Exploring Rajasthan

Rajasthan is one of the dreamed destinations of the tourists travelling in India. This princely State represents a great variety of features. It has the panoramic views of sand dunes, showing the courage of humans living in the harsh conditions and tiny hills with the forts on it, presenting the chivalry of the Rajput clans. Tourists mostly enjoy the forts and desert vistas of the State.

There are many sites in the State for the nature lovers, such as Abu Hill/ Arbuda Hill/ Mount Abu. Abu Hills are detached from both the Sirohi ranges and main Aravalli Chain, and is situated to the south-east of the Sirohi district of Rajasthan. Abu Hills or Mount Abu is well connected with the road networks with Abu road. Abu Road is one of the important stations of all important trains on the route from Delhi/ Jaipur/ Ajmer/ Jodhpur/ Bikaner to Ahmedabad/ Mumbai. Through road, it is well connected with NH 14. The nearest airport is Dabok (Udaipur), which is 180 kms through NH 76 connecting NH 14 at Pindwara (Sirohi).

Etymologically, Arbuda is word for boil (=ubaal) in Sanskrit and Vedic people gave this name. Also, it had been referred as the hill of wisdom (Ar-Budh). It is long and narrow in shape with a beautiful spreading of plateau at the altitude of 1,219 meters. The length is around 19 km and the breadth ranges from 5 – 8 km. Gurushikhar (The Hermit’s Pinnacle) (1,722 m), the highest point between the Himalayas in the north and the Nilgiris in the south, lies in this isolated hill.

Vishnu Purana presented the picture of Arbudh Pradesh as Marubhumi. The Ptolemy’s map of India (150 A.D.) showed this area as ‘Apocopi Mount’ or the detached mount. The hill was also mentioned by Megasthenes (about 300 B.C.) in a passage which has been quoted by Pliny (23-79 A.D.) in his Natural History, where it is styled ‘Mons Capitalia’ or the mount of capital punishment.

In 1822 A.D., Lt. Col. James Tod, the first European to visit the Abu Hill, described the general natural set up of Abu. Although out of route, in 1886 A.D. Indian writer Kaviraj Shyamaldas documented the natural setup of Abu in a much generalized form in “Veer Vinod”. It was “Flora of British India” and “Fauna of British India” which mentioned several species and emphasized on the flora and fauna of Abu Hill.

“The abode of the God and Rishi-Munis, Mount Abu, the Olympus of India – as mentioned by Lt. Col. James Tod; “A place which abounds with legends of the Gods, their strivings with demons and giants, and the miraculous deeds of the Rishis and the holy men; so that, to the lover of antiquity possessing the time and inclination to dive into the legendary lore of this interesting spot.” There are many such mythological and scientific references describing the importance of this mine of wealth.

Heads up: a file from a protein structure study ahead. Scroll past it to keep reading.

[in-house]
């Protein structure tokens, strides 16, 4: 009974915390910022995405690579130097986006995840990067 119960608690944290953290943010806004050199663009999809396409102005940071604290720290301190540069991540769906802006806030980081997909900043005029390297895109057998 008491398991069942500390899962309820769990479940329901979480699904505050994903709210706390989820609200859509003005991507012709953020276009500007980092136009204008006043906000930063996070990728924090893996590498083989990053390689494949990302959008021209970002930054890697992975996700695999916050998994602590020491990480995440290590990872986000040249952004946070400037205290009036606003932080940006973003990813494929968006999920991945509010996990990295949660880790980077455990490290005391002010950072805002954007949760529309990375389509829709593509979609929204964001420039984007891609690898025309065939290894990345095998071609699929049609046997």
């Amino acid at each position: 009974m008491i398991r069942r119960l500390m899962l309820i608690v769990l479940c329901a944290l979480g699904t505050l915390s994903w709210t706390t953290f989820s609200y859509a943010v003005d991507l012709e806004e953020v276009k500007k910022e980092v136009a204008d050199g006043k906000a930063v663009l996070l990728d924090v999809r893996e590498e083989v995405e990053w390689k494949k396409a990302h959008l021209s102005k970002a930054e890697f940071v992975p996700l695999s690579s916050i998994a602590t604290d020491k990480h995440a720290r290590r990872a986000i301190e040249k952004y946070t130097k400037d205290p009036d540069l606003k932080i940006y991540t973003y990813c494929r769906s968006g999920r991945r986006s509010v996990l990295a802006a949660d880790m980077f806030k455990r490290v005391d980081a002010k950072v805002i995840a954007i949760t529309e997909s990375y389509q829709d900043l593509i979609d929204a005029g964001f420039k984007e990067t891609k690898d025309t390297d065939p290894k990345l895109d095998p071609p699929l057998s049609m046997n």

The world famous “Jain Temples of Delwara” are one of the most beautiful carved architectural structures on this earth. The mesmerising piece of work is most important spot on this Abu Hills. Nakki Lake provides a place of enjoying boat riding on this hilly plateau. The natural formation of structures in the hilly rocks could attract any visitor. Toad Rock is one of such example near the Nakki lake, in the midst of the urban settlements. Major K. D. Erskine, in the Gazetteer of Sirohi State (1906), wrote about Mount Abu: “The natural features are very bold, and the slopes-especially, on the western and northern sides- extremely precipitous; on the east and south the outline is more broken by spurs with deep valleys between. The traveller, when ascending the mountain, can hardly fail to be impressed with the grand and beautiful scenery; the gigantic blocks of syenitic rocks, towering along the crest of the hill, are especially striking …..”

There are many hotels from high ranges to the lower ranges. One could find Rajputana Cama Hotel to a number of economic ranged hotels such as Samrat, Saraswati etc. Visitors could enjoy the delicious Gujarati and Rajasthani cuisines, other than the selected continental food and snacks. Sakalp and Café chain are there for the people loving south Indian cuisine and taste of branded coffee.

Charles McCann, a naturalist from Bombay spent a short holiday at Mount Abu in the 1940s and wrote, “It is an ‘oasis’ in the Rajputana desert, and a delightful place for a holiday. To the naturalist, Abu offers a fair range of animal and plant life; to the archeologist numerous objects of interest; to the photographer and artist some beautiful studies; to the mountaineer many slippery crags; to the squatter many hard rock.” Thus, it is a beautiful table land in Rajasthan State.

Thus, it is my alternative place of residence. As a scientific worker, I would love to work life long at this place, as a photographer, I would love to take snaps of the landscapes and wildlife of this hillock, as a visitor I would select the Abu as my site of tour.

Satya Prakash Mehra

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